Are there negative interactions between the following supplements I take twice each day, as well as 60 mg of beta-sitosterol with dinner: Vitamin C (500 mg), CoQ10 (100 mg), grape seed extract (100 mg), fish oil (500 mg), vitamin D3/calcium/magnesium/zinc (200 IU/333 mg/113 mg/5mg)?
You may want to cut back on the vitamin C. The required daily intake is not even 100 mg and if you already get that, taking another 500 mg or 1,000 mg may actually reverse vitamin C's ability to reduce the risk of cataracts, as noted in the Vitamin C Supplements Review
The amounts of the other supplements you take are generally safe and are at doses which may be helpful -- depending on your health conditions. It is also good that you have broken up your intake of calcium over the day, since you can't absorb more than 500 mg at a time, as discussed in the Calcium Supplement Review
If you have high blood pressure, be aware that one study found the combination of vitamin C and OPCs (the active component of grape seed extract) to increase blood pressure (as noted in the Safety Issues section of the article on OPCs
The beta-sitosterol which you take is at a dose which may help with symptoms of an enlarged prostate
. Be aware that beta-sitosterol is also used at a much higher dose for lowering cholesterol
(by competing with cholesterol for absorption in the gut) and, at this higher dose, you would not want to take it at the same time you take the fat-soluble supplements -- vitamin D
, both of which are best taken with a meal containing some fat.
If you take also take prescription medications, be sure to look up the supplements with which they may interact using our Drug Interactions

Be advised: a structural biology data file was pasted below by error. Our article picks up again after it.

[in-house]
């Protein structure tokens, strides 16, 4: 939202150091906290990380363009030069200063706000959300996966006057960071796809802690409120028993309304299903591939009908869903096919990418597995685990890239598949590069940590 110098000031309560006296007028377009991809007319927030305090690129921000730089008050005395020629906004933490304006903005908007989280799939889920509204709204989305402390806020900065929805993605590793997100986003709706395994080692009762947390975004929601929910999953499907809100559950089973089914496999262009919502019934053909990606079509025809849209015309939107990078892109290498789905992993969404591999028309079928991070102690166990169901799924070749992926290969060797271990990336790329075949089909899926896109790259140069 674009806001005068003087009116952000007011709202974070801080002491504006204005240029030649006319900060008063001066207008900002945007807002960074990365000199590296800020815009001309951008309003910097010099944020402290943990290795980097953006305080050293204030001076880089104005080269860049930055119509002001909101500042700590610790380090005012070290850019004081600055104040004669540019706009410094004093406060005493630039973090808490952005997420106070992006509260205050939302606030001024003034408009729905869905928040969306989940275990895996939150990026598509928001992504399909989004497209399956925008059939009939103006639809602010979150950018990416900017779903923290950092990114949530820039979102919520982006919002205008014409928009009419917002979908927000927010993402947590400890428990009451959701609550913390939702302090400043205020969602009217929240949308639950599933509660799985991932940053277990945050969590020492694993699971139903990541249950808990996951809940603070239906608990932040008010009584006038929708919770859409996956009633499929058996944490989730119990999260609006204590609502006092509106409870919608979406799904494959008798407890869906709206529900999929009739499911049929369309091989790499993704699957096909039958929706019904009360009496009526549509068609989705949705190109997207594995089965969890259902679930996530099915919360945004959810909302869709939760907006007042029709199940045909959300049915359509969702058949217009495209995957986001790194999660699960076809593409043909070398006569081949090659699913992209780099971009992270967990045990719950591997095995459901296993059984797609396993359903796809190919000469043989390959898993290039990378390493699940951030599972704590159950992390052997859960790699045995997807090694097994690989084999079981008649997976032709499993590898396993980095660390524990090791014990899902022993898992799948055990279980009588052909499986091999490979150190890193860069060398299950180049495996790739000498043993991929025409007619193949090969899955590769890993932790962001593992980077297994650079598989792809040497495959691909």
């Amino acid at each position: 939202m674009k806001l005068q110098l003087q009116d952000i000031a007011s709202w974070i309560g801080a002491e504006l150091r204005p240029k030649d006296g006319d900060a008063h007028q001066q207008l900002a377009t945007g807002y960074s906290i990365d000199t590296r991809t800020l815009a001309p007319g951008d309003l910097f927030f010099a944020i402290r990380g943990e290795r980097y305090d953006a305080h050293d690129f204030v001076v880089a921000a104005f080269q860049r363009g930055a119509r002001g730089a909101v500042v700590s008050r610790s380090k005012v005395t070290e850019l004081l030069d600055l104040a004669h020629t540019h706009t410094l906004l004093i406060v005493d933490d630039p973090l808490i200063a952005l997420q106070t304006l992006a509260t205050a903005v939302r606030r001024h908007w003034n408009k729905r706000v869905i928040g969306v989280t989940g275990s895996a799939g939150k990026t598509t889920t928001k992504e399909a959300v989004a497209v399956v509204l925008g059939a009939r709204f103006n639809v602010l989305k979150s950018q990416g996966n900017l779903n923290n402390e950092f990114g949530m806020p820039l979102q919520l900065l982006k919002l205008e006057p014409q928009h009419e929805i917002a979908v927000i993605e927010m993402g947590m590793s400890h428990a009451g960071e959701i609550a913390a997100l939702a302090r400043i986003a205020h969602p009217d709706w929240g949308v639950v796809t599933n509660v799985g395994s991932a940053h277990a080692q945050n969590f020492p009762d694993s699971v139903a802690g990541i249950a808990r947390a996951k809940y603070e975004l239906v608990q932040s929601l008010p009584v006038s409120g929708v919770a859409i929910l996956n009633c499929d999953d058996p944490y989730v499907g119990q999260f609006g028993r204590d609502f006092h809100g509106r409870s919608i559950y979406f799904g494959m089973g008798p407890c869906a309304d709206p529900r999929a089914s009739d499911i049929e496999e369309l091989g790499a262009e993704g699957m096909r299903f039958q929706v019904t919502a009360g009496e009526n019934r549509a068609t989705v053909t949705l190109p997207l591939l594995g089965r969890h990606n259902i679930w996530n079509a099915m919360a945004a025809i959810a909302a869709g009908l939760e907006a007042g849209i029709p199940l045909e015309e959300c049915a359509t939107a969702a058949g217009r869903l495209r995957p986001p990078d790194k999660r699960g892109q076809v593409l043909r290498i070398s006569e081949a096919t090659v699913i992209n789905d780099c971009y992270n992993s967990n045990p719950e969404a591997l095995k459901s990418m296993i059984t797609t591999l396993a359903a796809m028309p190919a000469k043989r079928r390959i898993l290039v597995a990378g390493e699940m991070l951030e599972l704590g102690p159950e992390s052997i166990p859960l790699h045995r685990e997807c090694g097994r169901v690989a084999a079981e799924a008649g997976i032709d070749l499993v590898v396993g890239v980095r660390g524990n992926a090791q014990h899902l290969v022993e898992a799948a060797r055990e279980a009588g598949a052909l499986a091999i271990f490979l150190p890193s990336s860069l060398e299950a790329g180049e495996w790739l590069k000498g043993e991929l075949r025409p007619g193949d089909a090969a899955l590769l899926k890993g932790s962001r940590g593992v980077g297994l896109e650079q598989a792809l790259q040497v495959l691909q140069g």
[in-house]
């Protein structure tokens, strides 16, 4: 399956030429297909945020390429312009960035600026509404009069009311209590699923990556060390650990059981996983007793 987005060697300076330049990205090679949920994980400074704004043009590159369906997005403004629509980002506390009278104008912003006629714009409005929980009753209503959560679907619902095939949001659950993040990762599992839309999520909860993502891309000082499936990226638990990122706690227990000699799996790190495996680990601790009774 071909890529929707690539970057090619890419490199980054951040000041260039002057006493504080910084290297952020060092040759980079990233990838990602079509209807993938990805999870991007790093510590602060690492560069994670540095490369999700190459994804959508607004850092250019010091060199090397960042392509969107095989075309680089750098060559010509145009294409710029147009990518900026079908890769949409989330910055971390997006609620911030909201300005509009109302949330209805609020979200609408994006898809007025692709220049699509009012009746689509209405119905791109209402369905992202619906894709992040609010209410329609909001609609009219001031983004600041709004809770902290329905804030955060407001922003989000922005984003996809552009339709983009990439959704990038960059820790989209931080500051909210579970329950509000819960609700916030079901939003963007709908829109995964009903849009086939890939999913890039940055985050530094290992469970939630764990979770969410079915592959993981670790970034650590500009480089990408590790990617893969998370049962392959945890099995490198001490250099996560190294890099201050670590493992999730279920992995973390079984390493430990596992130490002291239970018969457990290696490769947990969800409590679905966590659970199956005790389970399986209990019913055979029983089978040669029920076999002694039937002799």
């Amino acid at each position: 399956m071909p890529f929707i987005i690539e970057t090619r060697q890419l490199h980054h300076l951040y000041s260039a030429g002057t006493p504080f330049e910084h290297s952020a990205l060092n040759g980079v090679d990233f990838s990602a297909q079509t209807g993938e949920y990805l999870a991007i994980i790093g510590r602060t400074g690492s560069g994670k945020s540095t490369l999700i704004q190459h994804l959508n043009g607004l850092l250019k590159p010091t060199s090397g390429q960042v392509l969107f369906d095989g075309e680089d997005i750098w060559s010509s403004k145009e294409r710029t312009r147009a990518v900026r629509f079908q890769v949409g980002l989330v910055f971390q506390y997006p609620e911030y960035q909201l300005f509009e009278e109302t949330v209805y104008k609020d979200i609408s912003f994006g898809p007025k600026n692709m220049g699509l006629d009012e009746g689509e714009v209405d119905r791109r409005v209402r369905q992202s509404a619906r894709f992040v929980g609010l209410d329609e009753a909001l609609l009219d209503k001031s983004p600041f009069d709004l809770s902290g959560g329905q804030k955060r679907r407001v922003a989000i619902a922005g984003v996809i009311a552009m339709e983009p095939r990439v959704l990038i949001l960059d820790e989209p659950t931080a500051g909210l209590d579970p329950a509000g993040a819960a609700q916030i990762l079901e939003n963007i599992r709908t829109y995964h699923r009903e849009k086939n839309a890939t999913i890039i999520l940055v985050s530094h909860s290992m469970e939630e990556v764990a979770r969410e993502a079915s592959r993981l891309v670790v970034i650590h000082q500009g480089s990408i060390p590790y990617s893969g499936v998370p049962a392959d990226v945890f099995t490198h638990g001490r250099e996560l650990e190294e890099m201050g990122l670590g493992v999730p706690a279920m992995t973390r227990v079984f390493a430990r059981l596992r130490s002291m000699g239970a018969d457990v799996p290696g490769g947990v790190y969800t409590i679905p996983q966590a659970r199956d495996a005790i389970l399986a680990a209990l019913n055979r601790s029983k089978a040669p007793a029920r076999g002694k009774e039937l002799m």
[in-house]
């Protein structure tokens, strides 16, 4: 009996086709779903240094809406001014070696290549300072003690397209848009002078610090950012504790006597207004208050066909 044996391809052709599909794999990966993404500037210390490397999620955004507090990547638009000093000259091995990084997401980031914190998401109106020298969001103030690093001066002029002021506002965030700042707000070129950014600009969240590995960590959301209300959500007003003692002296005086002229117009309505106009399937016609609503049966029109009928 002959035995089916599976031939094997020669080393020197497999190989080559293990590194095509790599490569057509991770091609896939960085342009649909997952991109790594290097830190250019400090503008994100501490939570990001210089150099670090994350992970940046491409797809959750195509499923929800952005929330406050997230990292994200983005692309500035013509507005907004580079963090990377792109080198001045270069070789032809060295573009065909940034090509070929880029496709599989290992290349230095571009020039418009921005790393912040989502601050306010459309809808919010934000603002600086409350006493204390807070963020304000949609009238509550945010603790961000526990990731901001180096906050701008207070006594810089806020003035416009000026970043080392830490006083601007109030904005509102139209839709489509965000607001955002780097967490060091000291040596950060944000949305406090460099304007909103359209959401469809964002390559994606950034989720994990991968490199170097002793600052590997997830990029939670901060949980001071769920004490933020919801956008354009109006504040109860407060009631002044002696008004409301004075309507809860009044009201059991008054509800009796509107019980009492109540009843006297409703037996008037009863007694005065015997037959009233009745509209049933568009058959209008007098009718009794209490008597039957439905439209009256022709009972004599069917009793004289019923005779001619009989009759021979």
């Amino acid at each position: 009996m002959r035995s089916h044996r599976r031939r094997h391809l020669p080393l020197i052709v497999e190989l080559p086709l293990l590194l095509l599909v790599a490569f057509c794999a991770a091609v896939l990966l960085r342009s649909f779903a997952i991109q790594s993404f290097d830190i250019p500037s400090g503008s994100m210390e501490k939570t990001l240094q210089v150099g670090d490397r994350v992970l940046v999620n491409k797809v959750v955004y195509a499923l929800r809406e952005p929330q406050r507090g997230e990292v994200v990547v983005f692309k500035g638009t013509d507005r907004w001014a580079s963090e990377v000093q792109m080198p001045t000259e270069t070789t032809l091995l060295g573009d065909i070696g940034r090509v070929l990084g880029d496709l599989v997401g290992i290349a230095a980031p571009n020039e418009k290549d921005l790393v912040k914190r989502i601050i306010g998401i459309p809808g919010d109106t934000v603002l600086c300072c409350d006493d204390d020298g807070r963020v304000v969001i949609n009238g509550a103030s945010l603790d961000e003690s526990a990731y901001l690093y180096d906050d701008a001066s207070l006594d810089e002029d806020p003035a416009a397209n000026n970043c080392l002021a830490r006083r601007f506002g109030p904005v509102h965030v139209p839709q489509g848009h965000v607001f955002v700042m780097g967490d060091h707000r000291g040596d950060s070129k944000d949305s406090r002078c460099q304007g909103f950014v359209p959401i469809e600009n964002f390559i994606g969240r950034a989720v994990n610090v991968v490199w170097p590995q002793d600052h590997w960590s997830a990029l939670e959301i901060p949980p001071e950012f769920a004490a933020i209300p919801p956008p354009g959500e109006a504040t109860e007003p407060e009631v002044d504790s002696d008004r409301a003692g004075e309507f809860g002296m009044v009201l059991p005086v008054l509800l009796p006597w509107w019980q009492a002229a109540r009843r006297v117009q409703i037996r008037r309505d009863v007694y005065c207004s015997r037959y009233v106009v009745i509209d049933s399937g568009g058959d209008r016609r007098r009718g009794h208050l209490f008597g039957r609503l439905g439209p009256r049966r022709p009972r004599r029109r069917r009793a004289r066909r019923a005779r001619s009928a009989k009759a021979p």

ConsumerLab.com staff is not able to regularly respond to requests from members to evaluate their supplement regimens. However, it tries to do so from time-to-time and often responds to questions of more general interest, such as those below.
See answers to these related questions:
Which vitamins and minerals should be taken together or separately? >>
When taking a water-soluble version of CoQ10, do I still need to take it with food? >>
Do I need to divide my daily 300 mg dose of CoQ10 into smaller doses, or can I take it all at once? >>
As vitamin D is a fat-soluble vitamin, why is it necessary to take it every day? >>
A blood test showed my vitamin D level is low. How do I know how much vitamin D to take? >>
Is it possible to take too much vitamin C? >>
Which supplements should be taken with food? >>
I read that sterol supplements to lower cholesterol like CholestOff can block the absorption of vitamins. Is that true? >>
This CL Answer initially posted on 6/25/2016.
Last updated 7/26/2017.